EMP Museum Announces the 2012 Science Fiction Hall of Fame Inductees
EMP is proud to announce the 2012 Science Fiction Hall of Fame Inductees. Those being honored this year are author Joe Haldeman; author James Tiptree, Jr.; filmmaker James Cameron; and illustrator Virgil Finlay. The new Science Fiction Hall of Fame display will be unveiled at the opening of EMP's Icons of Science Fiction exhibition opening celebration on Friday, June 8, 2012. To purchase tickets, visit www.empmuseum.com.
The Science Fiction Hall of Fame honors the lives, work and ongoing legacies of science fiction's greatest creators. Founded in 1996, the Hall of Fame was relocated from the Gunn Center for the Study of Science Fiction at the University of Kansas to its permanent home at EMP in 2004. Hall of Fame nominations are submitted by EMP members. The final inductees are chosen by a panel of award-winning science fiction authors, artists, editors, publishers, and film professionals.
Joe Haldeman, American author (1943 – ). Haldeman burst onto the science fiction scene in 1974 with The Forever War, a novel that blended imaginative hard science fiction with a heartfelt examination of the impact of war and homecoming on the combatants. The novel won the Hugo and Nebula Awards. In the following four decades, Haldeman has built a library of quality work, notably the Worlds series, The Hemingway Hoax (1990), and Forever Peace (1997). He teaches writing at the Massachusetts Institute of Technology (MIT). In 2010 he received the Grand Master Award from the Science Fiction Writers of America.
James Tiptree, Jr., American author (1915 – 1987). Tiptree was the pen name of Alice Sheldon, who kept her identity secret for the majority of her career. She is best known for stories that explore sex, gender identity, male/female relations, and death. The Last Flight of Doctor Ain and The Women Men Don't See are two notable works among many. In 1991 the James Tiptree, Jr. Award for science fiction or fantasy that expands or explores our understanding of gender was created in her honor.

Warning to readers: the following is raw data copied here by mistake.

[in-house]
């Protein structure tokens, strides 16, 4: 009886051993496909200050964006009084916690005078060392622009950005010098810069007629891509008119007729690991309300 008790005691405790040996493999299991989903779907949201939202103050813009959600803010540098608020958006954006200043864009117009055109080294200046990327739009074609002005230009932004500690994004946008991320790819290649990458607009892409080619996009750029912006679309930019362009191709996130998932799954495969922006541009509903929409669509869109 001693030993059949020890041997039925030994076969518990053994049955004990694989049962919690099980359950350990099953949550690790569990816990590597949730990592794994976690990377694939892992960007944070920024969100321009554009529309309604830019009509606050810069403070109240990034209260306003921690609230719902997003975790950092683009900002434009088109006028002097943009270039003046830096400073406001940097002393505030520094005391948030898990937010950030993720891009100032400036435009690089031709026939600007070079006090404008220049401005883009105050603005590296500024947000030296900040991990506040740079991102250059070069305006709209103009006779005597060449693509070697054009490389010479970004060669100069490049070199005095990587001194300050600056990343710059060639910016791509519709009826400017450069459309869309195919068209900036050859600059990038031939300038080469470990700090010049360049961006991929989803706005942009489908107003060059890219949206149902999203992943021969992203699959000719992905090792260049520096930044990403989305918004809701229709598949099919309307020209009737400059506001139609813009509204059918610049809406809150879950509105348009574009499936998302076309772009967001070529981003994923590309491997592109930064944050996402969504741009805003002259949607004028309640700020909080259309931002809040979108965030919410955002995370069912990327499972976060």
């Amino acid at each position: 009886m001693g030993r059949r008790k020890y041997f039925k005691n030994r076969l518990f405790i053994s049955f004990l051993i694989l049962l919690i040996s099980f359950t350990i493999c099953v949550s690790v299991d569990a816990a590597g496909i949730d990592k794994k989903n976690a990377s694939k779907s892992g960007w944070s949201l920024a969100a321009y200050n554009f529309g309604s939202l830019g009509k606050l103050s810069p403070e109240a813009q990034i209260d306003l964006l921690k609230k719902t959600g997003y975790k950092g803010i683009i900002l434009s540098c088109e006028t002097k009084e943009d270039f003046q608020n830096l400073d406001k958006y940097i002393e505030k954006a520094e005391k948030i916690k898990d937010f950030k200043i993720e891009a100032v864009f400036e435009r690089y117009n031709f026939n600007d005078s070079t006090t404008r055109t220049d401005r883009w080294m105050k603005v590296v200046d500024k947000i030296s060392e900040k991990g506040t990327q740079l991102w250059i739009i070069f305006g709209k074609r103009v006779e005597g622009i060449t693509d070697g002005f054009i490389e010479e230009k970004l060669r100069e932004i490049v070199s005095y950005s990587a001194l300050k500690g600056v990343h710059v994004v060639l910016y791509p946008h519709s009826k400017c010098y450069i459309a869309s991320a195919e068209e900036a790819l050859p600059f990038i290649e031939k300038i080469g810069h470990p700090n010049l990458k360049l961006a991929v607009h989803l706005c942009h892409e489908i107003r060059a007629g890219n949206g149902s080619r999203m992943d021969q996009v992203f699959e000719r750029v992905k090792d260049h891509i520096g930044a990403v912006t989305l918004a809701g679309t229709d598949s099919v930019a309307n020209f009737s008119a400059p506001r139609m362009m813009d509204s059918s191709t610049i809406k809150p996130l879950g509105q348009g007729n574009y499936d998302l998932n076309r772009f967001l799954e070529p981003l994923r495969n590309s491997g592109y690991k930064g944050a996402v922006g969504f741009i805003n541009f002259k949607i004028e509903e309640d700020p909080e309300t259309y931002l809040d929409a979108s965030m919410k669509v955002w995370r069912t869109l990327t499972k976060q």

James Cameron, Canadian filmmaker (1954 – ). Cameron continually redefines the cutting edge of science fiction filmmaking. In particular, The Terminator (1984), which captured the collision of our fears of nuclear terror and computer technology; Aliens (1986), a sequel that magnified and amplified the classic original; The Abyss (1989), which looked downward to the oceans as a realm of the alien; and Avatar which employed a variety of innovative filmmaking techniques to further enhance the movie-viewing experience.
Virgil Finlay, American artist (1914 – 1971). Finlay produced literally thousands of illustrations, flourishing in the pulp magazine era from the 1930s through the 1950s. He is especially known for his exacting and detailed scratchboard and pen-and-ink work. The stark and shadowy effects he created were well-suited to the horror and fantasy magazines in which his work frequently appeared. He also contributed more than 800 illustrations to the Sunday newspaper supplement The American Weekly, and created 19 covers for Weird Tales.